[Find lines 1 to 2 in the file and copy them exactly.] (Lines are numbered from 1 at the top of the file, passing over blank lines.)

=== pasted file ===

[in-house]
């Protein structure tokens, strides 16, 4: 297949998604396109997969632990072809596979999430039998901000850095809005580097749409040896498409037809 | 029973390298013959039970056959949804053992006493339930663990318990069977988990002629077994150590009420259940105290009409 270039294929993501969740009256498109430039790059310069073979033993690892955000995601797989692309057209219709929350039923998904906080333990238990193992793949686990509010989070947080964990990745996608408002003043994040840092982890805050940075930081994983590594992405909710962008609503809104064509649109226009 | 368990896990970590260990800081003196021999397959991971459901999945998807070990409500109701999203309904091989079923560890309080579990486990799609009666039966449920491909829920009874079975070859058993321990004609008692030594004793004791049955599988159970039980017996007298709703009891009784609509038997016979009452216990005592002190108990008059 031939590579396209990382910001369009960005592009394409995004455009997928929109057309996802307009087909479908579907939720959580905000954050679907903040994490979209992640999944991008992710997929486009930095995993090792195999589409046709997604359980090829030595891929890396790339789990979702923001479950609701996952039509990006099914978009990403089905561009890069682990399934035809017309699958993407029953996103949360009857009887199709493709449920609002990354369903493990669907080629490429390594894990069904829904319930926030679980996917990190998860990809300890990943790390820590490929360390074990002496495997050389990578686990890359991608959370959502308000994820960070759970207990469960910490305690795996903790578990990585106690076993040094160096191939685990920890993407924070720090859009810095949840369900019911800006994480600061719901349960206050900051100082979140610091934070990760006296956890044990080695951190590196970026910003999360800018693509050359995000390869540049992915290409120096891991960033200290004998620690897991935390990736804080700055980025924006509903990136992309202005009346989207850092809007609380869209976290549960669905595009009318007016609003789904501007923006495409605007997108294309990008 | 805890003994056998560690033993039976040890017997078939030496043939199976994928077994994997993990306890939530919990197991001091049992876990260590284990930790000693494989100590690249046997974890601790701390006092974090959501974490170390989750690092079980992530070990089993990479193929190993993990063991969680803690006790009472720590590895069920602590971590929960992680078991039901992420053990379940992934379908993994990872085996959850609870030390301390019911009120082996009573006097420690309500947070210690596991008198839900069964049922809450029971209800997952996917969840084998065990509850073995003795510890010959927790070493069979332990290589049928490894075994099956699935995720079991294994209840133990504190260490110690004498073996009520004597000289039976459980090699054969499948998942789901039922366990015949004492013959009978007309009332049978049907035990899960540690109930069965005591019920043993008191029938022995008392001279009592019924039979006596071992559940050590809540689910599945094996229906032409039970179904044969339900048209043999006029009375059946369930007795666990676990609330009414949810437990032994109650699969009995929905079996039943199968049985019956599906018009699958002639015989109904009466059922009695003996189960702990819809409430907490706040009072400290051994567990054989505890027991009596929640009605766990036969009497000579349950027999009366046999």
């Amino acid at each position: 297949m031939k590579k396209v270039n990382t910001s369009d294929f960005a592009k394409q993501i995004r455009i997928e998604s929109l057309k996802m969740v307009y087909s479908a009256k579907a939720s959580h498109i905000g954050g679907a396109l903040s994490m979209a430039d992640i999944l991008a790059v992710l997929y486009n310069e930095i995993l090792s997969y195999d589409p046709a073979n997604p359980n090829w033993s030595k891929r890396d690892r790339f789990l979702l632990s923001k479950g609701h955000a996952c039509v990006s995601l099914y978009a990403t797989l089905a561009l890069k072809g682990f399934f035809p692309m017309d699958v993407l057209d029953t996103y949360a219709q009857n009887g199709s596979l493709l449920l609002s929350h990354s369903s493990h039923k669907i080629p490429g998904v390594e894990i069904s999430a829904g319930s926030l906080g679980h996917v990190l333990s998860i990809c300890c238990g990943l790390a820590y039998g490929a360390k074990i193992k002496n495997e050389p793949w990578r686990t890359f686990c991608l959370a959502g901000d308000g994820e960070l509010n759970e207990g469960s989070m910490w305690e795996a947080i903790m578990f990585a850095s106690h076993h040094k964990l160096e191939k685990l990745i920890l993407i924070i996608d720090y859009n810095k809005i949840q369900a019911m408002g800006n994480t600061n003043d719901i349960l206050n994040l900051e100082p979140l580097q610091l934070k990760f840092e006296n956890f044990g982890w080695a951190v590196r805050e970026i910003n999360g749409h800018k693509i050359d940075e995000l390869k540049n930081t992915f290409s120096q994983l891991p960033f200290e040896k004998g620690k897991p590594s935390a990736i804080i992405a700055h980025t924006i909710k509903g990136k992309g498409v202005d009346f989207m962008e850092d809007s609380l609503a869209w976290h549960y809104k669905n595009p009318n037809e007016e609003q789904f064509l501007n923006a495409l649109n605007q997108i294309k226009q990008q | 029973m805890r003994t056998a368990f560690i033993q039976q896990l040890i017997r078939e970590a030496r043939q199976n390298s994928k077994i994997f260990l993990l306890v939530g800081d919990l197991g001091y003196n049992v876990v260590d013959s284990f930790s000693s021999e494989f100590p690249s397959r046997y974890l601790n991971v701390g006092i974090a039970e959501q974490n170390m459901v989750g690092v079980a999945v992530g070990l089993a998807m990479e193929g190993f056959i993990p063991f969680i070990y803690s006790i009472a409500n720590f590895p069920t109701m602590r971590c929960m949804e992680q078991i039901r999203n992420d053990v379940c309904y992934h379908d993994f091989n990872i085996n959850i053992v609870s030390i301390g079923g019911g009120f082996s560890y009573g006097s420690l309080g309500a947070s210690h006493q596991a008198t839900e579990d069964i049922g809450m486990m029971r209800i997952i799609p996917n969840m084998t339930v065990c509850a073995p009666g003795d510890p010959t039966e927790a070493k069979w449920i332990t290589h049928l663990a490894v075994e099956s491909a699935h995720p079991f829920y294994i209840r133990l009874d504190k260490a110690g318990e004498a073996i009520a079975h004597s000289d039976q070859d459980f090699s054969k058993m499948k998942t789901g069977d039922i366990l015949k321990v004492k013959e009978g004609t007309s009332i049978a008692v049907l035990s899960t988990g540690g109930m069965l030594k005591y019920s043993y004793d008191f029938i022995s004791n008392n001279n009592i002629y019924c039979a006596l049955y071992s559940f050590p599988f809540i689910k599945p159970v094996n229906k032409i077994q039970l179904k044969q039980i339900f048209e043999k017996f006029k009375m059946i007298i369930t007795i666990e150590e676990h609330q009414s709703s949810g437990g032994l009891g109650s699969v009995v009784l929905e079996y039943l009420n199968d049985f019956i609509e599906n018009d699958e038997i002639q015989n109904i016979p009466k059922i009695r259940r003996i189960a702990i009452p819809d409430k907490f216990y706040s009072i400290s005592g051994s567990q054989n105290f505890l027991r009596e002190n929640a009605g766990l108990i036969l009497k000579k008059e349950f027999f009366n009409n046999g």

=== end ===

[in-house]
């Protein structure tokens, strides 16, 4: 297949998604396109997969632990072809596979999430039998901000850095809005580097749409040896498409037809 | 029973390298013959039970056959949804053992006493339930663990318990069977988990002629077994150590009420259940105290009409 270039294929993501969740009256498109430039790059310069073979033993690892955000995601797989692309057209219709929350039923998904906080333990238990193992793949686990509010989070947080964990990745996608408002003043994040840092982890805050940075930081994983590594992405909710962008609503809104064509649109226009 | 368990896990970590260990800081003196021999397959991971459901999945998807070990409500109701999203309904091989079923560890309080579990486990799609009666039966449920491909829920009874079975070859058993321990004609008692030594004793004791049955599988159970039980017996007298709703009891009784609509038997016979009452216990005592002190108990008059 031939590579396209990382910001369009960005592009394409995004455009997928929109057309996802307009087909479908579907939720959580905000954050679907903040994490979209992640999944991008992710997929486009930095995993090792195999589409046709997604359980090829030595891929890396790339789990979702923001479950609701996952039509990006099914978009990403089905561009890069682990399934035809017309699958993407029953996103949360009857009887199709493709449920609002990354369903493990669907080629490429390594894990069904829904319930926030679980996917990190998860990809300890990943790390820590490929360390074990002496495997050389990578686990890359991608959370959502308000994820960070759970207990469960910490305690795996903790578990990585106690076993040094160096191939685990920890993407924070720090859009810095949840369900019911800006994480600061719901349960206050900051100082979140610091934070990760006296956890044990080695951190590196970026910003999360800018693509050359995000390869540049992915290409120096891991960033200290004998620690897991935390990736804080700055980025924006509903990136992309202005009346989207850092809007609380869209976290549960669905595009009318007016609003789904501007923006495409605007997108294309990008 | 805890003994056998560690033993039976040890017997078939030496043939199976994928077994994997993990306890939530919990197991001091049992876990260590284990930790000693494989100590690249046997974890601790701390006092974090959501974490170390989750690092079980992530070990089993990479193929190993993990063991969680803690006790009472720590590895069920602590971590929960992680078991039901992420053990379940992934379908993994990872085996959850609870030390301390019911009120082996009573006097420690309500947070210690596991008198839900069964049922809450029971209800997952996917969840084998065990509850073995003795510890010959927790070493069979332990290589049928490894075994099956699935995720079991294994209840133990504190260490110690004498073996009520004597000289039976459980090699054969499948998942789901039922366990015949004492013959009978007309009332049978049907035990899960540690109930069965005591019920043993008191029938022995008392001279009592019924039979006596071992559940050590809540689910599945094996229906032409039970179904044969339900048209043999006029009375059946369930007795666990676990609330009414949810437990032994109650699969009995929905079996039943199968049985019956599906018009699958002639015989109904009466059922009695003996189960702990819809409430907490706040009072400290051994567990054989505890027991009596929640009605766990036969009497000579349950027999009366046999």